How we could all learn a few lessons from the sports brands

What’s working, what isn’t in retail and how sports brands and retailers are starting to fight back. With 2018 being such a turbulent year for retailers, a year of record losses and closures to well known and loved high street names such as ‘House of Fraser’, it’s clear to see how leading brands are feeling the effects.

It’s great to hear, however, that there is a sense of fighting back and this has been led by sports brands and retailers. By redesigning the physical stores and using latest technologies to create experiences that shoppers simply don’t have or experience online. Bringing digital elements into the real space, retailers can offer the perfect combination of convenience and experience that shoppers crave.

Making the retail experience a sharable moment and more immersive experience. Brands like Nike and Adidas are offering shoppers something that digital alone can’t – experience. Demonstrating how sports brands are currently leading the way in experiential.

How sports is leading the way in experiential?

Over the past decade sportswear has changed its role, simply worn for technical clothing for sport, and now it’s dual role for day to day streetwear and fashion combined, and with it, the retail experience.

Whatever brand someone chooses to wear is driven by their behaviour towards the tribal effect; driven by the need to be associated with others known to wear that all-important badge; social media and instore provide shoppers with reassurance and justification for buying into the tribe.

There is still a need of self-expression for shoppers within the tribe. Wanting to fit in but at the same time have individuality, and so personalising their kit is very appealing. And, as the relevant technology becomes more accessible to retailers, the retail space makes this an experience based on desire.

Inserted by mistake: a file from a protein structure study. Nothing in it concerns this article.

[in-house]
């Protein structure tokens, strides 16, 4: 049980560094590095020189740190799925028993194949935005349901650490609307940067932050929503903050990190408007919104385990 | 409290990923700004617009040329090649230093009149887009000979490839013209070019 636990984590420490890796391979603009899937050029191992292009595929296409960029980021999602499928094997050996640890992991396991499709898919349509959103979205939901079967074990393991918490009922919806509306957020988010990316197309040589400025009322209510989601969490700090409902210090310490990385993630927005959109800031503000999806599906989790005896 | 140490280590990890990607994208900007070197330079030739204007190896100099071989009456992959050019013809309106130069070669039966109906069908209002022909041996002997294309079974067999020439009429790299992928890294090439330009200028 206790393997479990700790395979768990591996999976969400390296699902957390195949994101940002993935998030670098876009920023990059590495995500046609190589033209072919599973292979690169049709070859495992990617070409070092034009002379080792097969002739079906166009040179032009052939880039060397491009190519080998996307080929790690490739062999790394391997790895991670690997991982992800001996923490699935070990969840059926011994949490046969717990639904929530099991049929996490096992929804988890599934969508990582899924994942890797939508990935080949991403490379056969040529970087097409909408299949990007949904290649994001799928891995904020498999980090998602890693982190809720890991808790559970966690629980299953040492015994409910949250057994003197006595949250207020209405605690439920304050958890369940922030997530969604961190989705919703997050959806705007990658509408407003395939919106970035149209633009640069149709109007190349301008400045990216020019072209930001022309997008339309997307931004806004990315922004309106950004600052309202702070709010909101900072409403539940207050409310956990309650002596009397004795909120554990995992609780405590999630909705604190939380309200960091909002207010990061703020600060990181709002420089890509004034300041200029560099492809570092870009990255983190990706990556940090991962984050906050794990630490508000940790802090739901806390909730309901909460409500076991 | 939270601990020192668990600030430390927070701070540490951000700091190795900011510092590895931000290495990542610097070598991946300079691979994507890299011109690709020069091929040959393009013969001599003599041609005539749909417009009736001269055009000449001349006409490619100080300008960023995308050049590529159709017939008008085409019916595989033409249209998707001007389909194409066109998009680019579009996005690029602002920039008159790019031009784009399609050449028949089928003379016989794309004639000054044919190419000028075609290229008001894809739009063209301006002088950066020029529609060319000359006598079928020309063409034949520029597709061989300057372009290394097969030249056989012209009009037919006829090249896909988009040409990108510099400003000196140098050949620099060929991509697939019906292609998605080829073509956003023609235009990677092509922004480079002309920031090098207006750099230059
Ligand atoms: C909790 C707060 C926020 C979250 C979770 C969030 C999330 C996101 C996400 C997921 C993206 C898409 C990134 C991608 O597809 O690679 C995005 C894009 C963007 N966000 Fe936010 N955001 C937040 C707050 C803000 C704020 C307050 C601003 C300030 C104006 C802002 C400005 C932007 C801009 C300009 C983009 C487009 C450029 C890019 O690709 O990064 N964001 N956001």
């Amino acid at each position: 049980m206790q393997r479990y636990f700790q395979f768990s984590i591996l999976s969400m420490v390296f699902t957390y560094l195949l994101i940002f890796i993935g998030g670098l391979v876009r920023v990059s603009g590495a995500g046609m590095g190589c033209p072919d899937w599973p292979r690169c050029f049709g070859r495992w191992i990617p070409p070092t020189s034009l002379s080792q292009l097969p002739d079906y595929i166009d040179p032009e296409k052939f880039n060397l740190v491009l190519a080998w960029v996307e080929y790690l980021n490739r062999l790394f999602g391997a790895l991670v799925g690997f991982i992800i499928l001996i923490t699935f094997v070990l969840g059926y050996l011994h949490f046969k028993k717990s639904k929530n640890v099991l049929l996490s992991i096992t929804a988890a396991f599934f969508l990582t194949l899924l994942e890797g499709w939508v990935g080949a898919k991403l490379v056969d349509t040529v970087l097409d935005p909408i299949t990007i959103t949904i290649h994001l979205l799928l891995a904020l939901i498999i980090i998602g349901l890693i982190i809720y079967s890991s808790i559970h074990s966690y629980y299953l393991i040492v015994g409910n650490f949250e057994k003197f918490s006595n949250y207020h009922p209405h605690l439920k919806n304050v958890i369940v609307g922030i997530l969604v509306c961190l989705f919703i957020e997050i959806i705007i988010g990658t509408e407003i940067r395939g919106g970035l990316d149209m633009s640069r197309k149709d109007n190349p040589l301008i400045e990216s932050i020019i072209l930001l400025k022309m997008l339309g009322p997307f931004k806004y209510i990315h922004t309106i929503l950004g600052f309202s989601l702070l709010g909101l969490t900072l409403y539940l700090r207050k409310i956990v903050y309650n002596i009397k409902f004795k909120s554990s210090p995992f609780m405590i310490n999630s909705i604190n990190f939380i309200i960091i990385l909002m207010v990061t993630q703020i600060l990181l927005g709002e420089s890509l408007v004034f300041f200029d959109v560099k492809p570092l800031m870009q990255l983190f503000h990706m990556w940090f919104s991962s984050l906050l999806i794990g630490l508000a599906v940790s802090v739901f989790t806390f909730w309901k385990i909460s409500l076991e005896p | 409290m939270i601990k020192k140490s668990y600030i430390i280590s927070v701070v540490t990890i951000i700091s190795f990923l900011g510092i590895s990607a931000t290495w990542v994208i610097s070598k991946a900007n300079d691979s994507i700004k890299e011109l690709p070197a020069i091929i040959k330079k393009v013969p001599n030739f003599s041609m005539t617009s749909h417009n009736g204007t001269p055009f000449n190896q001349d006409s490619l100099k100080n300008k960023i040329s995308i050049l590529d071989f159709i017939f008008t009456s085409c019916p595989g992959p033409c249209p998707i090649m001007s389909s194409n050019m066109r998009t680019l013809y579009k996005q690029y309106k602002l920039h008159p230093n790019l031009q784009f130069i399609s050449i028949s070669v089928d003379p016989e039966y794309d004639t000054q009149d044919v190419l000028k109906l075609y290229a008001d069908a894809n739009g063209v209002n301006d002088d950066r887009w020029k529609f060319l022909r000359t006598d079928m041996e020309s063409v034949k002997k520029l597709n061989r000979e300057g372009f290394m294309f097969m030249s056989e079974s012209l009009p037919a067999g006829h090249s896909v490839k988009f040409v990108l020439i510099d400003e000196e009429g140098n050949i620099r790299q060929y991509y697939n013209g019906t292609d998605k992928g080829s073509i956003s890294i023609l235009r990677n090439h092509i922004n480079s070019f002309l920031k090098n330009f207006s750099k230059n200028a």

Big sports brands are using this as part of their wider plans to draw customers in store? Re-enforcing their brand values and a clear destination for shoppers to purchase and resulting in shoppers avoiding functional online discount retailers.

Nike and Adidas showcase their flagship store with their association of high profile sports personalities and tech by using large video screen displays to capture attention from the word go, creating personality in the windows and engagement primarily driven by an immersive experience that enables customers to personalise mass-produced items such as boots or trainers.

In-store running machines allow customers to try the fit and feel of trainers. Using the latest sports science, the customer’s stride is analysed on the machine to determine whether their performance could be enhanced. It’s a great piece of instore theatre, but also adds value for shoppers, making their trip to the store more informative and entertaining.

Fitting ‘selfie mirrors’ – pleasing lots of tech-savvy audience with instagrammable moments.

Brands adding a community with run group exercise and relaxation classes, further reinforcing the brands sporting expertise. The classes add a sense of theatre and scale to stores, turning an everyday shopping trip into an immersive experience, and giving customers an additional incentive to visit. The sports retailer’s investment in interactive technology provides us with a seamless shopping experience.

As an agency, influencing behaviours is core to what we do and applying Behavioural Economics to marketing communications is a natural progression. If you are interested in understanding more about how we do this get in touch now.

Find out more about the connection between consumers and behavioural economics in our latest report on the top trends driving consumer behaviour. Download it here.

By Dorina D’Ambrosio

Creative Director